Christ Formed in You: The Power of the Gospel for Personal Change
Three excerpts at a time from the new book by Brian G. Hedges

Friday, August 5, 2011

Excerpt 19 of 22

Tailor-made Trials

The problem is that suffering usually seems so random. It appears to be without purpose. It feels harmful to us, not helpful. While we want to thank God for the good things, we sometimes forget that his providence embraces bad things, too.[i] We often talk about how God's timing is perfect with respect to blessings, but somehow we don’t see our trials that way. But it's really all one package, one purpose, with all things pointing in one direction: God is at work to conform us to the image of his Son.

Of course, discerning the loving purposes of God in the afflictions of someone else often seems easy! (Although we are as often wrong as we are right in our diagnosis – remember Job’s friends?) But it is not so easy to trust the Lord when the heat is on in our own lives. Our own trials always seem unusually difficult. Why is this? 
Because God tailor-makes our sufferings. Gene Edwards writes,

What kind of person can best endure suffering? Quite frankly, once suffering takes up residence, it seems none of us are qualified. Why? Suffering that comes from the hand of God seems to be so selected, so tailored for the one to whom it is sent. The thing you might shoulder the easiest may never come to you; but that one weakness you were never prepared for, that one hidden portion of your life you probably didn’t even know about – there is where the blow will fall . . . What kind of Christian can best endure suffering? He doesn’t exist. I could handle your problems easily. You could handle mine with a yawn. But it didn’t happen that way. I got the ones I couldn’t handle; so did you.[ii]

I find this helpful. It reminds me that the tough stuff in my life doesn’t just happen. No, my circumstances are sifted through the fingers of a wise and loving Father. As a master artisan who designs to restore his image within me, he knows which tools to use in my life, precisely where to use them, and exactly how much pressure to apply.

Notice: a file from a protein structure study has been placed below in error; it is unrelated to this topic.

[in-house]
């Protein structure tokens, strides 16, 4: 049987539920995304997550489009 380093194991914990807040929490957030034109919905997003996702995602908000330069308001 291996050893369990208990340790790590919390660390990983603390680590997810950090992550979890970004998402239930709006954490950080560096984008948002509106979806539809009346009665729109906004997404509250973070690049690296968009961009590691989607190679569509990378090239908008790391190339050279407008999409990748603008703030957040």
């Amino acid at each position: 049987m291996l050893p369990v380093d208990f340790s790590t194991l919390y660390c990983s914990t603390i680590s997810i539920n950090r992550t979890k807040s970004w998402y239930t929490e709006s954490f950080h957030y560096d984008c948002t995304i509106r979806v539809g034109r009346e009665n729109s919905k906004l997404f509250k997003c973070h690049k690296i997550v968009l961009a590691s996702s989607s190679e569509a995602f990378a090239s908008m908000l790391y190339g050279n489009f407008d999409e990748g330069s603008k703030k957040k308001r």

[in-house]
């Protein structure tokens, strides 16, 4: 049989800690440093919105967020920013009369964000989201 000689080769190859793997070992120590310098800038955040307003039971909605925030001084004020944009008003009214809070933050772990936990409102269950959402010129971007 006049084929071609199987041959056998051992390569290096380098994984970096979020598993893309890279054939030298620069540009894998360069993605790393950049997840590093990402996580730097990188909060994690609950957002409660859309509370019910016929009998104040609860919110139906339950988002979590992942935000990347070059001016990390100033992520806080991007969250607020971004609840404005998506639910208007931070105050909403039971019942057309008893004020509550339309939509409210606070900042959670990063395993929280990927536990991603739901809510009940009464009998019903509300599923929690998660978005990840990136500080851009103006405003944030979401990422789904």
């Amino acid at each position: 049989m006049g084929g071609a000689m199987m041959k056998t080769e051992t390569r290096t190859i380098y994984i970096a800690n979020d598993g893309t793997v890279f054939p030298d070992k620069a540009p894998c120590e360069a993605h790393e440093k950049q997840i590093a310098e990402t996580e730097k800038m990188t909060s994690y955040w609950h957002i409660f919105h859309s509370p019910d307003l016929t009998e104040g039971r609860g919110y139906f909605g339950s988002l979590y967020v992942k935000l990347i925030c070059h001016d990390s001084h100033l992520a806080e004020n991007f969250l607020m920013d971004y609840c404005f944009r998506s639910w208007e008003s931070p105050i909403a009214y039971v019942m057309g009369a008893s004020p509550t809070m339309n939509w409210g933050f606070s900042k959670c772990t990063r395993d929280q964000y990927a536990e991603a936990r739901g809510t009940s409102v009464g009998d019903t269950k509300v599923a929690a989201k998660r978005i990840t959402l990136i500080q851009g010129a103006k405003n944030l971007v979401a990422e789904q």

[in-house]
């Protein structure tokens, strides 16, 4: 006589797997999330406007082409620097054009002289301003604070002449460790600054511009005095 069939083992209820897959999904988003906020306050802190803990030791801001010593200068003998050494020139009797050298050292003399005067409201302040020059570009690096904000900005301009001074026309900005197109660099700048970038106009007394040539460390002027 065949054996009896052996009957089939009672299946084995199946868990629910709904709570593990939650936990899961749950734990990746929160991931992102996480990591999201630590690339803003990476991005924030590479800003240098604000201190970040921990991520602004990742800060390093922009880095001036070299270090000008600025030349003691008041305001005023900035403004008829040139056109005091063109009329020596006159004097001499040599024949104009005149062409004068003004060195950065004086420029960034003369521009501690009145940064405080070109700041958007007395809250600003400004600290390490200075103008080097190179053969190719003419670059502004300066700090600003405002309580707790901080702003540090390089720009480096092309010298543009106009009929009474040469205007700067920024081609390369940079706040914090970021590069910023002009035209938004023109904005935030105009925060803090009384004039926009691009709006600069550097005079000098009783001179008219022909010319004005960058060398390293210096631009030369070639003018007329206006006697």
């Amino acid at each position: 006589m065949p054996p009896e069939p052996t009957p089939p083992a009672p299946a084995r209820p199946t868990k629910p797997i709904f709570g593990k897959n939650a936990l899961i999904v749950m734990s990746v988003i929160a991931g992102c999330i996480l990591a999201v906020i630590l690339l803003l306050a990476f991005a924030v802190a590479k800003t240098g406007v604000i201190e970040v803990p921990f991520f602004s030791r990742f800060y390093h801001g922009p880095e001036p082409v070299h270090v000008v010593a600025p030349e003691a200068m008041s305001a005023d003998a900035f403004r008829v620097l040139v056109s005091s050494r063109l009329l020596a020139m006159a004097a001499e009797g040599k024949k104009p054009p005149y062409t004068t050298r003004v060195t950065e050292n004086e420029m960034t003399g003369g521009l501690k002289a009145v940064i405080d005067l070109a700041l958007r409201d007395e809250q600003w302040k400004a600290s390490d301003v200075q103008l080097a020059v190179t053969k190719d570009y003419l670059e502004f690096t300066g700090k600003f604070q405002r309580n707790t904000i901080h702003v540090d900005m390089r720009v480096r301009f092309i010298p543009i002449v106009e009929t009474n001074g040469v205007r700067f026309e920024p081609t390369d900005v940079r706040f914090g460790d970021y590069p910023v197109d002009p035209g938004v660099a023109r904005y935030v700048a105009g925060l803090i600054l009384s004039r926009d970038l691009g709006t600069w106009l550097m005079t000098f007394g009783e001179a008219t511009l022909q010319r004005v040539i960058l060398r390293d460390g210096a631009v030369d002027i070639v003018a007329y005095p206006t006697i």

God is too wise to be mistaken.
God is too good to be unkind.
So when you don’t understand,
when you don’t see His plan,
When you can’t trace His hand,
Trust His heart.[iii]

A Gospel-Shaped  Perspective on Trials

But how do we know we can trust God’s heart? Because of the gospel. The promise of Romans 8:28-29 isn’t built on sand, but on the rock who is Christ. The cross and empty tomb of Jesus are the ultimate unveiling of God’s love for us. God has shown his love in giving us his Son, and he has shown his infinite power in raising Jesus from the dead. That is why we can rest with confidence in God’s goodwill toward us.

The language immediately following Romans 8:28-29 is lavishly embedded with promises that are ours in the gospel. Consider these: 

•   God has not only predestined us to become like Jesus, he has called, justified, and glorified us (v. 30).
•   God is for us (v. 31). He is in our side!
  God has demonstrated his love for us by not sparing his Son, but giving him up for us. Since he has already given his greatest gift, we know he will graciously give us everything else we need (v. 32).